Now You Too Can Buy Cloud-Based Deep Learning

Cloud-computing services deliver AI to the rest of us

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Facebook’s deep-learning artificial intelligence systems have learned to recognize your friends in your photos, and Google’s AI has learned to anticipate what you’ll be searching for. But there’s no need to feel left out, even if your company’s computers haven’t learned much lately.

A growing number of tech giants and startups have begun offering machine learning as a cloud service. That means other companies and startups do not need to develop their own specialized hardware or software to apply deep ­learning—the high-powered version du jour of machine learning—to their specific business needs.

“Deep-learning algorithms dominate other machine-learning methods when data sets are large,” says Zachary Chase Lipton, a deep-learning researcher in the Artificial Intelligence Group at the University of California, San Diego, who has examined cloud AI services from companies such as Amazon and IBM. “Thus any company or application that has well-formed prediction problems—such as forecasting demand or translating between languages—could benefit from deep learning.”

With cloud-based deep learning, companies can simply select a cloud service and browse its online offerings of application programming interfaces for software tasks such as recognizing images of corgi dogs or automatically translating a restaurant menu. Some services will even tailor their machine-learning tools to the data and needs of individual companies.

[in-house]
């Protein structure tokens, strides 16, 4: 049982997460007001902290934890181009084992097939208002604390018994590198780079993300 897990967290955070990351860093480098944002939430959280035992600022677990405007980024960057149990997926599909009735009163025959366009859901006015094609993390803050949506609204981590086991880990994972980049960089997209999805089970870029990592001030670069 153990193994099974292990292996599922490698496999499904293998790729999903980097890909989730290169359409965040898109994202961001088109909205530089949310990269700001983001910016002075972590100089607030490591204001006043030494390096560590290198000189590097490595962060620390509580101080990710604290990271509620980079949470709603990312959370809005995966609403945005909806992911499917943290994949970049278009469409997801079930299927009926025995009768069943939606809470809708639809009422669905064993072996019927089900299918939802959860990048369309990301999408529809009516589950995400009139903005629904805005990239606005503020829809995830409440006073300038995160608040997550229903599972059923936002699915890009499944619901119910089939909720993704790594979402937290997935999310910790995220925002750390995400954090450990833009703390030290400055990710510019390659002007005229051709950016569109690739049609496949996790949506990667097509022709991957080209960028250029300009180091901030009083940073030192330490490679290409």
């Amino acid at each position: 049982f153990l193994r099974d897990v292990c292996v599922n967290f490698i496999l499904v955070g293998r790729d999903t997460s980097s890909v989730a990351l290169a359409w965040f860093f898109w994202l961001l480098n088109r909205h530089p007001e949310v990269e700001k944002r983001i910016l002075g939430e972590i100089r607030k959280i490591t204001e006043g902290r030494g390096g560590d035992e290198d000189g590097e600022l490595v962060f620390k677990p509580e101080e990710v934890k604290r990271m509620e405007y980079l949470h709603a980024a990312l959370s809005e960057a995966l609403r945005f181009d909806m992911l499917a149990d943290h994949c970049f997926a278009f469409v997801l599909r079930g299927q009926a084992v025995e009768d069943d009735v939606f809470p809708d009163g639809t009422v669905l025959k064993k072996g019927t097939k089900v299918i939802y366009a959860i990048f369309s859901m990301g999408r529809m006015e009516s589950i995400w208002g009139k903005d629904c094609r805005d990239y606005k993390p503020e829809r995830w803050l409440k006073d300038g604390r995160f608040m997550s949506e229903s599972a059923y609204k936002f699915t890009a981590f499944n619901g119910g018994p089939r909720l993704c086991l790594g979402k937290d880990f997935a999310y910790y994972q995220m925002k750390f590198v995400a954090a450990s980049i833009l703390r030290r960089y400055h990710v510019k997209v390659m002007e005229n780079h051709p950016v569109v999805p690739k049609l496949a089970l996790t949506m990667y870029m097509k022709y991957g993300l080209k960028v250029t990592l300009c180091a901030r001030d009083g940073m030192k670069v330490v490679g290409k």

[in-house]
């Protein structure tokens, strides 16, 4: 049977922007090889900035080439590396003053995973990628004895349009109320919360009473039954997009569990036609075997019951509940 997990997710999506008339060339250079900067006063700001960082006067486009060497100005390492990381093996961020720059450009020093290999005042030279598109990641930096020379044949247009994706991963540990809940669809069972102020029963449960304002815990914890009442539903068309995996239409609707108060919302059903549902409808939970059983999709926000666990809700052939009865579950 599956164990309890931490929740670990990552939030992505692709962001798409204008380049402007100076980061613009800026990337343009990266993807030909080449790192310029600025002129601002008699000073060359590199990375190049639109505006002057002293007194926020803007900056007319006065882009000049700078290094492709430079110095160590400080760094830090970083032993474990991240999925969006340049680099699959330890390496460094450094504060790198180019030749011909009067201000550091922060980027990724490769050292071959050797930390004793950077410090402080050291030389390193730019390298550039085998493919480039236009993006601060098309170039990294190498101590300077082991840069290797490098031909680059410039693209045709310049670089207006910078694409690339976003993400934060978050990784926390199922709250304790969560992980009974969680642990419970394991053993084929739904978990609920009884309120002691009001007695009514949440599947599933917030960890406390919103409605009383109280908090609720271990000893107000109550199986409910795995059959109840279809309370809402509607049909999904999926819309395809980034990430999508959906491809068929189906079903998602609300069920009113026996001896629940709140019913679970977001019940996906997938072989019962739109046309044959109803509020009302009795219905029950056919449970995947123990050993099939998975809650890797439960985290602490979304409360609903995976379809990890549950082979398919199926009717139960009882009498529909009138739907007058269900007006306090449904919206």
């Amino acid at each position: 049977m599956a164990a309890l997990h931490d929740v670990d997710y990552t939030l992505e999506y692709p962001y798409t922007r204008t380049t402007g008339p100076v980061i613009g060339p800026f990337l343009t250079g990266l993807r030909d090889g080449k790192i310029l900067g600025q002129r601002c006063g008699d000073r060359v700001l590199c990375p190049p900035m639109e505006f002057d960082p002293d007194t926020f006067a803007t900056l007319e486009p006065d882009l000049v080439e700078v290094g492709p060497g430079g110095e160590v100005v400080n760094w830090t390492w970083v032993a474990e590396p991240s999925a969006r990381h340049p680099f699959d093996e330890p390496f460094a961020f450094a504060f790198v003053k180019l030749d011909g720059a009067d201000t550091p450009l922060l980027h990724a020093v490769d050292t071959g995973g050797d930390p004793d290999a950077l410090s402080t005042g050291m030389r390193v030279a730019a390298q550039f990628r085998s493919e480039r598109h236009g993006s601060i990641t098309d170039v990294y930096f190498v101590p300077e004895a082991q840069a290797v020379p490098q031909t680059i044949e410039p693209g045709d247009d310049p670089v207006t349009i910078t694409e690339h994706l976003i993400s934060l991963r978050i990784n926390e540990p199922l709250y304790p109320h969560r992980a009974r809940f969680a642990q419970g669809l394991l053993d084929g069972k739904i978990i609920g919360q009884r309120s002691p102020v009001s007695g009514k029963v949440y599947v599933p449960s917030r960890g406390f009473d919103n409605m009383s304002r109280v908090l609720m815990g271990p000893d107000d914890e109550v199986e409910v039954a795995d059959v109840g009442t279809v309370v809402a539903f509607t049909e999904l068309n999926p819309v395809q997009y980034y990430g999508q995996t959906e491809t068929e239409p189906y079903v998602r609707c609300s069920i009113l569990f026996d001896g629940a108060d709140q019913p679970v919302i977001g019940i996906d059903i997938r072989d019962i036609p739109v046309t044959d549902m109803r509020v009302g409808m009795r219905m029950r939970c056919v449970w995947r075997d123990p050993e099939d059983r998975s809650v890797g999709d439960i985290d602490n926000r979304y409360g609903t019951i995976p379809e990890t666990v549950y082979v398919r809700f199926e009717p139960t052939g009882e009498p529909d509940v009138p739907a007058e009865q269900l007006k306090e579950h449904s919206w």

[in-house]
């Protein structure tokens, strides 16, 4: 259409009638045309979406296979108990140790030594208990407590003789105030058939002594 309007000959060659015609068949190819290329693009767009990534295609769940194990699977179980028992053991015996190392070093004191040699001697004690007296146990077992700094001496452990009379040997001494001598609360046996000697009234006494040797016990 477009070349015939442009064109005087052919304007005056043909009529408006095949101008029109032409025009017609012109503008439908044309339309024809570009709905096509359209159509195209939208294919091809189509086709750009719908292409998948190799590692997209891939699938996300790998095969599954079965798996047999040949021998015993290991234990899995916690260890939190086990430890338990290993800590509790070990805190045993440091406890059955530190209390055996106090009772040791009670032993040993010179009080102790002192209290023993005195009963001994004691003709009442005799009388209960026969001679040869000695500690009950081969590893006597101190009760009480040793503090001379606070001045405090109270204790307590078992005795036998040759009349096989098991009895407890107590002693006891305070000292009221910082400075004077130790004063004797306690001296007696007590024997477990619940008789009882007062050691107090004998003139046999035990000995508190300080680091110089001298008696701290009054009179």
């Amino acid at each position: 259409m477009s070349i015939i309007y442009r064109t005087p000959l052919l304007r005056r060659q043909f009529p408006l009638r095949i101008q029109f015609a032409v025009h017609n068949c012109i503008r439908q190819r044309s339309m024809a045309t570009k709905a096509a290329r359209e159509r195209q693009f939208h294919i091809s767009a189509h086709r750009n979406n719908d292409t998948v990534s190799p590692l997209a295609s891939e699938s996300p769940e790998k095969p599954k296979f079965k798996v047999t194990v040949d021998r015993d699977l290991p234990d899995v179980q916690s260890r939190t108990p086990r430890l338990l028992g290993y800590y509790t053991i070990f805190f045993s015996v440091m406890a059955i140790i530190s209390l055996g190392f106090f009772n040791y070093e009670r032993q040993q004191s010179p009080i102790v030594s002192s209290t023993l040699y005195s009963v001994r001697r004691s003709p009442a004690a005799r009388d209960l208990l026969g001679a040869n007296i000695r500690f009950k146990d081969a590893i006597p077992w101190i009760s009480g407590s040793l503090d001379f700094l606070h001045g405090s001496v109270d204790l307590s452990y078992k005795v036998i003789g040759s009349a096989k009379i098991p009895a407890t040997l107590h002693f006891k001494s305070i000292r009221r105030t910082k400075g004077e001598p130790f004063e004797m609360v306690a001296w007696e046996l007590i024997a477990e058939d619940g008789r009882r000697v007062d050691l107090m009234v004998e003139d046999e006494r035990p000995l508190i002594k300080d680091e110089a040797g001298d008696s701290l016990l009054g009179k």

According to Lipton, the rise of cloud services for machine learning hinges on at least two factors: first, a continued rise in the demand for machine learning as the technology has matured in its ability to solve a wide variety of problems with economic value; and second, the relative scarcity of machine-learning talent, which makes it tough for every company to build its own machine-learning team. Competition for talent has become even tougher with startups trying to compete with tech giants like Microsoft and IBM, which can afford to vacuum up the best and brightest.

Most commercial applications of machine learning rely on supervised learning. This involves algorithms that can observe correctly labeled examples and learn to perform certain tasks through imitation. Artificial neural networks are currently the most popular and successful algorithms for supervised machine learning on large data sets. They learn by passing information through an interconnected network of multiple nodes (also known as neurons). The connections between these nodes each have adjustable weights that influence the flow of information through the graph. Nodes are generally arranged in layers. But historically it was feasible to train networks with only one hidden layer of neurons in addition to the input and output layers.

Deep learning takes these methods to the next level by filtering the data through multiple layers of neurons, ­Lipton explains. At each layer, the network can learn successively more abstract representations of relationships between data points. With enough layers and enough nodes, deep neural networks can perform a host of functions.